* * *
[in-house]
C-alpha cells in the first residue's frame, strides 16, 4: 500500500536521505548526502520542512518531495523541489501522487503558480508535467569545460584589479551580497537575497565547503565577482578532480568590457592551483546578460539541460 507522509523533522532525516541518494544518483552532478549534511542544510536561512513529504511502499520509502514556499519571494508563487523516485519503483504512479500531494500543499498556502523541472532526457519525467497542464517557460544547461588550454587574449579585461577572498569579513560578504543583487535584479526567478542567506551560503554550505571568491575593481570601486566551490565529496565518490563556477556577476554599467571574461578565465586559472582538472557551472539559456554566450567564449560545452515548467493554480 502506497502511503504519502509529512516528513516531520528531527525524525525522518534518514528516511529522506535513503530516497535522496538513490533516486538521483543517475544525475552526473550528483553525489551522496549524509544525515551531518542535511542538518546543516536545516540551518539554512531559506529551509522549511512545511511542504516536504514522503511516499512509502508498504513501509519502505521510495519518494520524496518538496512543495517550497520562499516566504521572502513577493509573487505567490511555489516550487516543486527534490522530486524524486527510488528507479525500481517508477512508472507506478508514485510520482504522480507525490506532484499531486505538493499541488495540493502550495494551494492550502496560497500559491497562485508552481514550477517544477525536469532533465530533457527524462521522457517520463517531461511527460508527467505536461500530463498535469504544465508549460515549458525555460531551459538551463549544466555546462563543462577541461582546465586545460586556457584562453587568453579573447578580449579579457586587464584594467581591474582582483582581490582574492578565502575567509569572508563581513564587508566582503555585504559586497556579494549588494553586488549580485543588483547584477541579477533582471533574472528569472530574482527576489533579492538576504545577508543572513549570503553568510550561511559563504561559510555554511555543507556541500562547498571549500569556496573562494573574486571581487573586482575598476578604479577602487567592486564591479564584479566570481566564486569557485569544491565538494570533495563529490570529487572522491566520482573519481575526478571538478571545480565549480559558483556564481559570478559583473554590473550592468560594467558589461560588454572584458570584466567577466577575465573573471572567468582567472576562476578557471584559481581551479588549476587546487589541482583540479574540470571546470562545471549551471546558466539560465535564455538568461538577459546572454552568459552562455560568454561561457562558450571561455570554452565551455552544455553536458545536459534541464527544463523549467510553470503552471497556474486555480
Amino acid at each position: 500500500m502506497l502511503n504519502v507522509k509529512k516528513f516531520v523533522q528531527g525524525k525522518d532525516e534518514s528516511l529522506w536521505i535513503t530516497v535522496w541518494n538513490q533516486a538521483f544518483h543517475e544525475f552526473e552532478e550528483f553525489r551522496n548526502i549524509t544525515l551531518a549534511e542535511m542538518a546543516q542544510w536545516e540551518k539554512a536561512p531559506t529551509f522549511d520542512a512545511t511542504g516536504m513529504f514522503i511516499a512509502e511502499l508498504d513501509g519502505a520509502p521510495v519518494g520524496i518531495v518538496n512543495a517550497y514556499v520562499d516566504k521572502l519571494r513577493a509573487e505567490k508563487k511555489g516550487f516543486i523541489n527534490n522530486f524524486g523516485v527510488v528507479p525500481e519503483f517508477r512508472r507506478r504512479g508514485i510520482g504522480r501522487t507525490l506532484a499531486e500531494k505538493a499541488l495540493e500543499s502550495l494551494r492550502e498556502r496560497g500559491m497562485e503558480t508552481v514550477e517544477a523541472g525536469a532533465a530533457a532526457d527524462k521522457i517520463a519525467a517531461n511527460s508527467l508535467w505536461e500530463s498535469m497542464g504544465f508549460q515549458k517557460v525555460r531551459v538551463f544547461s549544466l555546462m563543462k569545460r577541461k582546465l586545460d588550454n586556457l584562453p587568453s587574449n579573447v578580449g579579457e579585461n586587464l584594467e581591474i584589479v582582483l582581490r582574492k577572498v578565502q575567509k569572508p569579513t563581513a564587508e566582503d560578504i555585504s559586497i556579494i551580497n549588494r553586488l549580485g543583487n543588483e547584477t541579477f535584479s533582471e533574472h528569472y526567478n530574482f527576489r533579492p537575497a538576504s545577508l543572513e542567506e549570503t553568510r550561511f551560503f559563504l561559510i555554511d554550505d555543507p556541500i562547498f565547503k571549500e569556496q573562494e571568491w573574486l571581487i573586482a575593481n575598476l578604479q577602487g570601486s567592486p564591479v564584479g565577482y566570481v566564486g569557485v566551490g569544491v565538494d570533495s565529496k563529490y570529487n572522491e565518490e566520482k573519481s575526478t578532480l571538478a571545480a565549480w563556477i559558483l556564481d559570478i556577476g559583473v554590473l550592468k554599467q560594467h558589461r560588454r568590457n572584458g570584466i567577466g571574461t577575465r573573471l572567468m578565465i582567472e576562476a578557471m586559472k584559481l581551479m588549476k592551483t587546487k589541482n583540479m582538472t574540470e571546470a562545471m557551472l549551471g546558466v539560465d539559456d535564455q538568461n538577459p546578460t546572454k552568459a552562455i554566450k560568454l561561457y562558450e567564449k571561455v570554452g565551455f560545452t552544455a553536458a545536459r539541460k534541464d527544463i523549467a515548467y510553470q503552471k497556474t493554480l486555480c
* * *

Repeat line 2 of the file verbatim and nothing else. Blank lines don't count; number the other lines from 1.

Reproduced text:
C-alpha cells in the first residue's frame, strides 16, 4: 500500500536521505548526502520542512518531495523541489501522487503558480508535467569545460584589479551580497537575497565547503565577482578532480568590457592551483546578460539541460 507522509523533522532525516541518494544518483552532478549534511542544510536561512513529504511502499520509502514556499519571494508563487523516485519503483504512479500531494500543499498556502523541472532526457519525467497542464517557460544547461588550454587574449579585461577572498569579513560578504543583487535584479526567478542567506551560503554550505571568491575593481570601486566551490565529496565518490563556477556577476554599467571574461578565465586559472582538472557551472539559456554566450567564449560545452515548467493554480 502506497502511503504519502509529512516528513516531520528531527525524525525522518534518514528516511529522506535513503530516497535522496538513490533516486538521483543517475544525475552526473550528483553525489551522496549524509544525515551531518542535511542538518546543516536545516540551518539554512531559506529551509522549511512545511511542504516536504514522503511516499512509502508498504513501509519502505521510495519518494520524496518538496512543495517550497520562499516566504521572502513577493509573487505567490511555489516550487516543486527534490522530486524524486527510488528507479525500481517508477512508472507506478508514485510520482504522480507525490506532484499531486505538493499541488495540493502550495494551494492550502496560497500559491497562485508552481514550477517544477525536469532533465530533457527524462521522457517520463517531461511527460508527467505536461500530463498535469504544465508549460515549458525555460531551459538551463549544466555546462563543462577541461582546465586545460586556457584562453587568453579573447578580449579579457586587464584594467581591474582582483582581490582574492578565502575567509569572508563581513564587508566582503555585504559586497556579494549588494553586488549580485543588483547584477541579477533582471533574472528569472530574482527576489533579492538576504545577508543572513549570503553568510550561511559563504561559510555554511555543507556541500562547498571549500569556496573562494573574486571581487573586482575598476578604479577602487567592486564591479564584479566570481566564486569557485569544491565538494570533495563529490570529487572522491566520482573519481575526478571538478571545480565549480559558483556564481559570478559583473554590473550592468560594467558589461560588454572584458570584466567577466577575465573573471572567468582567472576562476578557471584559481581551479588549476587546487589541482583540479574540470571546470562545471549551471546558466539560465535564455538568461538577459546572454552568459552562455560568454561561457562558450571561455570554452565551455552544455553536458545536459534541464527544463523549467510553470503552471497556474486555480